Blue Öyster Cult performing in Edmonton in August 2012EXPAND
Blue Öyster Cult performing in Edmonton in August 2012

Blue Öyster Cult's 10 Best Songs

It was a bit difficult to write up a list narrowing down the ten best Blue Öyster Cult songs. The band has recorded 13 studio albums of original material since forming in the early' 70s and has a lot of great songs, so a Top 20 list would not even be out of the question. BÖC has always been more of an album band than a singles band; the radio hits are included here, though, and many other songs on this list would be great to hear on classic-rock radio in regular rotation as well, but I won’t hold my breath waiting for that to happen. This list can serve as a preview for those not familiar with BÖC and I would recommend picking up the Secret Treaties album as a starting point if you like what you hear.

10. “Godzilla” (1977)
“Godzilla” is a song about the fictional Japanese monster of the same name, obviously; the song became an FM radio hit upon its release and has been used in TV commercials, video games, movies and other media throughout the years ever since. Oddly, though, it's never made it onto a Godzilla movie soundtrack, not even that terrible one directed by Roland Emmerich in 1998. Honestly, “Godzilla” is not one of my personal favorite BÖC songs but I’ll defend including it on this list because of its popularity and iconic guitar riffs.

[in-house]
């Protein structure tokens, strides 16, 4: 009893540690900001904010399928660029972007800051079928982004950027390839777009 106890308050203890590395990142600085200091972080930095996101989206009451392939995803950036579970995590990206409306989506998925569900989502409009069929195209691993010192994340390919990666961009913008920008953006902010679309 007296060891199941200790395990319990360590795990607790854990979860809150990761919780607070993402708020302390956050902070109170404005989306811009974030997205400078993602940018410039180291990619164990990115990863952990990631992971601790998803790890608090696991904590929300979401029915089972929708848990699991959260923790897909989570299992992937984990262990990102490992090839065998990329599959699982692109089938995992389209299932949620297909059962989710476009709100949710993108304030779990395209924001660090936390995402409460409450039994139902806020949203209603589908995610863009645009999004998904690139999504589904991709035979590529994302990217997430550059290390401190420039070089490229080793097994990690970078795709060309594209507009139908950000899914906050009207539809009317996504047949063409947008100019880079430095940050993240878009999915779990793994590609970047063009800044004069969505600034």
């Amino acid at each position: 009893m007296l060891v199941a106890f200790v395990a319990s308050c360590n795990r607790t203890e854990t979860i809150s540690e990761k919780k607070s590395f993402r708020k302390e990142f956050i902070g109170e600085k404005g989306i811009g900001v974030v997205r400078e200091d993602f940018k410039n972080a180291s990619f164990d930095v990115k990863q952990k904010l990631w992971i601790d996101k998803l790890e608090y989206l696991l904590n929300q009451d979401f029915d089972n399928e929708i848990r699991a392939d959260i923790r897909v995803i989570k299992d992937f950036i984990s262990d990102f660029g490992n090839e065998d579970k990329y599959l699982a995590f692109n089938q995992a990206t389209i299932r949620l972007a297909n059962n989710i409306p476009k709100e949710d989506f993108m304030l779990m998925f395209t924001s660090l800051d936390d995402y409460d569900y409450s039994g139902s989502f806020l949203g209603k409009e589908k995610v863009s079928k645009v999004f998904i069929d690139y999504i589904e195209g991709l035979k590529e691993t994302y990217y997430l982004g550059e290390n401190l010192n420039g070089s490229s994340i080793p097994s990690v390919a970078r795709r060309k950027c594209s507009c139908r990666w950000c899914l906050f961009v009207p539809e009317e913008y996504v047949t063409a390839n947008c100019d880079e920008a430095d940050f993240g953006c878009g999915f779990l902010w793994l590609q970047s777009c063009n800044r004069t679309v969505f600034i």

9. “Veteran of the Psychic Wars” (1981)
Several songs on BÖC’s Fire of Unknown Origin album were originally written for the soundtrack of the adult animated sci-fi-fantasy film Heavy Metal. Strangely, only the song “Veteran of the Psychic Wars,” co-written by British science fiction author Michael Moorcock, made it into the film and soundtrack, though it wasn’t even originally written for the film. Metallica covered the song at Neil and Pegi Young’s Bridge School Benefit in 2007.

8. “Harvester of Eyes” (1974)
Rock critic Richard Meltzer wrote the lyrics to “Harvester of Eyes” after seeing former U.S. Supreme Court Justice Abe Fortas’ Senate nomination hearings; when asked why he did not serve in the military during World War II, Fortas replied he had ocular tuberculosis. This led Meltzer to write the lyric, "I'm the eye-man of TV, with my ocular TB.” The rest of the song has little to do with Fortas, really, but this is just one of many examples of the strange topics BÖC covered. Fortas resigned from the Supreme Court in 1969 after questions of conflict of interest and questionable ethics arose.

7. "O.D.'d On Life Itself" (1973)
BÖC lead vocalist Eric Bloom said in an interview with Creem Magazine that "O.D.'d On Life Itself" is a song influenced by a real life incident when Sandy (Pearlman) met a young woman who was "totally out of it, a real asshole; she'd O.D.'d on life." Sandy Pearlman was the producer, manager and lyricist for Blue Öyster Cult from 1972-1988; he also produced the second album by the Clash, Give ’Em Enough Rope, in 1978 and claimed to have been the first writer to use the term “heavy metal” to describe rock music.

6. “Astronomy” (1974)